"Ya, but it'd be fun to watch, plus, you'd be perfect."
"Okay, well, thanks for thinking of me. Is there any alumni matter I can help you with? Otherwise, I've got to get back to work."
"Nope. Have a great day. You're doing a great job as the new Alumni Relations & Events Manager, but you really should consider this Charlie Sheen gig."
So I've given it some thought ... I'm gonna be Charlie Sheen's intern because he can use my #winning social media skills, smile, and attitude, plus my #tigerblood instincts! I'll let you know how the application process goes.
Wednesday, March 2, 2011
Happy Birthday Dr. Seuss (aka Theodore Geisel)! I can only imagine the millions of children who grew up learning to read with your books and developing a lifelong love of reading because of you. I count myself among them.
We all have a favorite Dr. Seuss book that we can probably still recite from memory. Maybe it was The Cat in the Hat. Or Horton Hears A Who! Or One Fish Two Fish Red Fish Blue Fish. Or Green Eggs and Ham.
Actually Green Eggs and Ham is partially responsible for my complete (and slightly unreasonable) opposition to eggs and milk (unless they are well mixed into other things.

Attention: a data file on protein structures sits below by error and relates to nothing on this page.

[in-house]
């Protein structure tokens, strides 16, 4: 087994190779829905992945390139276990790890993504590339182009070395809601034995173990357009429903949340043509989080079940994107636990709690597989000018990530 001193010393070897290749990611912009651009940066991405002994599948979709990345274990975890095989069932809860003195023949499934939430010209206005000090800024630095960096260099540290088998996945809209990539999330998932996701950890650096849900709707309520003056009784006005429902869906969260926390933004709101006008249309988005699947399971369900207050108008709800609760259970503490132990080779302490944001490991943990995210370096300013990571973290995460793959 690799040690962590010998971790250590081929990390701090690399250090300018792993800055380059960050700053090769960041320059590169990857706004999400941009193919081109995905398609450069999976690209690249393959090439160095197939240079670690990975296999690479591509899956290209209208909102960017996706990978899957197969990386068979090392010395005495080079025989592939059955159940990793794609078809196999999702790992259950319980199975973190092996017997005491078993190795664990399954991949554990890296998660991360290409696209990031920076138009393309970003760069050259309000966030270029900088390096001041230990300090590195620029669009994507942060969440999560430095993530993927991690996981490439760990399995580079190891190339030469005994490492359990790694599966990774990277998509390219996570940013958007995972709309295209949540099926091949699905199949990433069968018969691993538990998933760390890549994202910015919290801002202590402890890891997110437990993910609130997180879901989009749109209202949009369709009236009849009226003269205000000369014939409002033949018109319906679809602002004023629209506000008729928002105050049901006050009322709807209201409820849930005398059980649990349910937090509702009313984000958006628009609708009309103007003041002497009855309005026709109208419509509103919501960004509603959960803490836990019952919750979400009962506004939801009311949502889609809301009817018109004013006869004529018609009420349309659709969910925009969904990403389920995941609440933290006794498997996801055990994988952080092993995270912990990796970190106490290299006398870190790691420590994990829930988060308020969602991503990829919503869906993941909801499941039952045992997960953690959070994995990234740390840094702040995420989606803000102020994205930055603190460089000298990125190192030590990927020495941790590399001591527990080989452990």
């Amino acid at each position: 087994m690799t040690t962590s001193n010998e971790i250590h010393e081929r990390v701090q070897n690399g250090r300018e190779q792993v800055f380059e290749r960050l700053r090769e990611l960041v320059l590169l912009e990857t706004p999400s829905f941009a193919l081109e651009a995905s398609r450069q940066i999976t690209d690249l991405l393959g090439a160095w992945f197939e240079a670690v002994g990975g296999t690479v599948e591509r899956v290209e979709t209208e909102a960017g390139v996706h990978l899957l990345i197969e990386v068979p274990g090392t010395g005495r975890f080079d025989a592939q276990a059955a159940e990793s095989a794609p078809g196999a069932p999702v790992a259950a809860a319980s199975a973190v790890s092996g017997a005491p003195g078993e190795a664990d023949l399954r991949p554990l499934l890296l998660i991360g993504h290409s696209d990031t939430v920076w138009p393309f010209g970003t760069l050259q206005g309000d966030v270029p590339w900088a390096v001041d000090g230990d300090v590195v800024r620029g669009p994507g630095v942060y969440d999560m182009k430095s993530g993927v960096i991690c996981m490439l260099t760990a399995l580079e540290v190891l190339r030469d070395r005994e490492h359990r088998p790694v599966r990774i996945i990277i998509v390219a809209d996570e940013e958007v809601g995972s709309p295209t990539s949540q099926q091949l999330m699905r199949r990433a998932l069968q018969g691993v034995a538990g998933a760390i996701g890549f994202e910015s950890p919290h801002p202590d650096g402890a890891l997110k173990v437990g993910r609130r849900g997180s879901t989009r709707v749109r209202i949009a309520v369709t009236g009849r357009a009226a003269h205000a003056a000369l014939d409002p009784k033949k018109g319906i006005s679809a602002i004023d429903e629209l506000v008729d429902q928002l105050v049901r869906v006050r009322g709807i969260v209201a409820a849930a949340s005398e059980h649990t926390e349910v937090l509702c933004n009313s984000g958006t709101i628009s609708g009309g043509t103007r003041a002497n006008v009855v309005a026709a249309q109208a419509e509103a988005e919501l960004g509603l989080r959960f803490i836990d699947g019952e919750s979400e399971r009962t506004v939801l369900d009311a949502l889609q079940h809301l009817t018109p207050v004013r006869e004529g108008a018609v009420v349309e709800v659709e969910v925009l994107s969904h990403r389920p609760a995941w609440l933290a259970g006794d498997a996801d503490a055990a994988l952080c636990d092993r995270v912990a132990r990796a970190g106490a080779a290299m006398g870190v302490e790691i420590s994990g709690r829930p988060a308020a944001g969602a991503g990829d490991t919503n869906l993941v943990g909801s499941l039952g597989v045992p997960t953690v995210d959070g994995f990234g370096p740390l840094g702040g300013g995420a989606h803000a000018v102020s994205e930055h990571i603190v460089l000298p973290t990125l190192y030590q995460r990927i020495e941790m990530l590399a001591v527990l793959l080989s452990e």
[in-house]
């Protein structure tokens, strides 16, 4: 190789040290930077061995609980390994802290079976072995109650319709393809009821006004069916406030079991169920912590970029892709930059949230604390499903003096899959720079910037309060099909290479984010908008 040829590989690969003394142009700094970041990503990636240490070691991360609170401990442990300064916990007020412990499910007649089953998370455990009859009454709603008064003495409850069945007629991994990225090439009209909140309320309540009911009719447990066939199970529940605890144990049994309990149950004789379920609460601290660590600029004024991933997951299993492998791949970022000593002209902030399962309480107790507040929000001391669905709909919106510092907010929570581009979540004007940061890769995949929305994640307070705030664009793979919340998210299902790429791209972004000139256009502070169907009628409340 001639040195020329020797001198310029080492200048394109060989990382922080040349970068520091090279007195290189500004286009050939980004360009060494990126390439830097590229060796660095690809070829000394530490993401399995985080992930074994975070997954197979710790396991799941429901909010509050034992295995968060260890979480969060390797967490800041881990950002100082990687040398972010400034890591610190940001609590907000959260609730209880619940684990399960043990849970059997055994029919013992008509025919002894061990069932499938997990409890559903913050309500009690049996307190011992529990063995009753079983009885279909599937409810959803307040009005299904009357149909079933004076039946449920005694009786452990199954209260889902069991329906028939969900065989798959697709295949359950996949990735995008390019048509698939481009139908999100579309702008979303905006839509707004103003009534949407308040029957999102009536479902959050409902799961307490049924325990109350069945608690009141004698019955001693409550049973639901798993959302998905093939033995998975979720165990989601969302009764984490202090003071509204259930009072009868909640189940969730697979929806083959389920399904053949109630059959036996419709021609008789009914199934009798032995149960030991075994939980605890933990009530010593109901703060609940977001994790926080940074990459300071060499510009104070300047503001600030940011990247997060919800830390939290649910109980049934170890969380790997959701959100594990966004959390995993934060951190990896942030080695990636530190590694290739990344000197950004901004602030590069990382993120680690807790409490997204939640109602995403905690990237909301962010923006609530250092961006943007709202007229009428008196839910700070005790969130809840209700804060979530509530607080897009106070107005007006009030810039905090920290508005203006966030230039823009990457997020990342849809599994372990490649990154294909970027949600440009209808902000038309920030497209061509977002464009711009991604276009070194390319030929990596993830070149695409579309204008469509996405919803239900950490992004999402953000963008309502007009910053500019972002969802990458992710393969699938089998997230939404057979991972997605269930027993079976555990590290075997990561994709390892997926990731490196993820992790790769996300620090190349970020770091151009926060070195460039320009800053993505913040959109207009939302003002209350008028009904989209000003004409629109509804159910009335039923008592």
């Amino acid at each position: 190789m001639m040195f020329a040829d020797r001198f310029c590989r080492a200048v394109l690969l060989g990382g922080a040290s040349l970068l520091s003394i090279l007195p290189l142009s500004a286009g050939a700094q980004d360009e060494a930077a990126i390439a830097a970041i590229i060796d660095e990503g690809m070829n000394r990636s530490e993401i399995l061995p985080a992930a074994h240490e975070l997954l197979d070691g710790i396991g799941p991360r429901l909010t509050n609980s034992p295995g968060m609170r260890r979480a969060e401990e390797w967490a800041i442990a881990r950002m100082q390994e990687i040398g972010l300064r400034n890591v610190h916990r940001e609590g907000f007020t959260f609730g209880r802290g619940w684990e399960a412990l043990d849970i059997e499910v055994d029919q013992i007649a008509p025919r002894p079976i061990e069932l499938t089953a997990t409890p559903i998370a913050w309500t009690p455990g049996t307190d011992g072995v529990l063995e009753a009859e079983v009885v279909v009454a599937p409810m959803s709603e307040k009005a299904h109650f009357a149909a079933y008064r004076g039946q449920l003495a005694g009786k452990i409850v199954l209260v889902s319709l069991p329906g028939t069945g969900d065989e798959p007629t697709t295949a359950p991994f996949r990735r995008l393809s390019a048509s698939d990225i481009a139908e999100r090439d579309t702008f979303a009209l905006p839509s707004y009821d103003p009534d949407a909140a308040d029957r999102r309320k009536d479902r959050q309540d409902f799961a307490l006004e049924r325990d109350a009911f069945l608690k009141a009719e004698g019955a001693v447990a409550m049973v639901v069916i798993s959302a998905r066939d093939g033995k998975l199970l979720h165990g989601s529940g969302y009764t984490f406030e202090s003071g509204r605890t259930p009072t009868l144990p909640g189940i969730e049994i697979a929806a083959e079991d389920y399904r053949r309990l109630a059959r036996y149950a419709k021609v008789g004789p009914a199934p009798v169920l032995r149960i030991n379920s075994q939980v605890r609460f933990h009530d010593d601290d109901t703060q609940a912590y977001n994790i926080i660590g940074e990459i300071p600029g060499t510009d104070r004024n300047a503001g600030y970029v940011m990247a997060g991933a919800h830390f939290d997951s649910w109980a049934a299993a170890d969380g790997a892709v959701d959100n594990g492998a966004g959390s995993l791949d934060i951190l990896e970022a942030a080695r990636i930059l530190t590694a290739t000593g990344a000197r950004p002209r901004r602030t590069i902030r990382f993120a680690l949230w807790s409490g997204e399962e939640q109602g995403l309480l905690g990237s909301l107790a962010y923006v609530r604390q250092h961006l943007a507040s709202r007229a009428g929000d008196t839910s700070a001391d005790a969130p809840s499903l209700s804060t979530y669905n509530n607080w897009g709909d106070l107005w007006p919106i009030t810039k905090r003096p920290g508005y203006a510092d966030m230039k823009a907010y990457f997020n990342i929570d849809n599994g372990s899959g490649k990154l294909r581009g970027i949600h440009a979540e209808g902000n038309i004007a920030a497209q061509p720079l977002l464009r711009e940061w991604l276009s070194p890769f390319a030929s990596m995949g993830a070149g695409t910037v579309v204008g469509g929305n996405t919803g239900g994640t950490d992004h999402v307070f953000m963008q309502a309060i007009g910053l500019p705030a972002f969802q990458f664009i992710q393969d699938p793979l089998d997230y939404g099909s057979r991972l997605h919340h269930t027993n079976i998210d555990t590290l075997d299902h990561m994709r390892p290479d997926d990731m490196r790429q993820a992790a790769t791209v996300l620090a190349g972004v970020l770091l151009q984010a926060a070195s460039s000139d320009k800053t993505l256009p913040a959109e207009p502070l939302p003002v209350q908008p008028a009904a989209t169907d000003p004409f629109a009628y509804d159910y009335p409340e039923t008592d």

When I was about 7 or 8, my mom got up one St. Patrick's Day morning and decided to fix Dave and me green scrambled eggs and green milk a la Green Eggs and Ham. I took one look at this hideous looking meal and went to school hungry that day. Dave, who at the time was the pickiest eater in the entire world, ate it up eagerly. Heck, he probably ate mine too. To this day I still won't eat eggs in any form. To quote Green Eggs and Ham, "Not in a box. Not with a fox. Not in a house. Not with a mouse. I would not eat them here or there. I would not eat them anywhere. I would not eat green eggs and ham. I do not like them, Sam-I-am."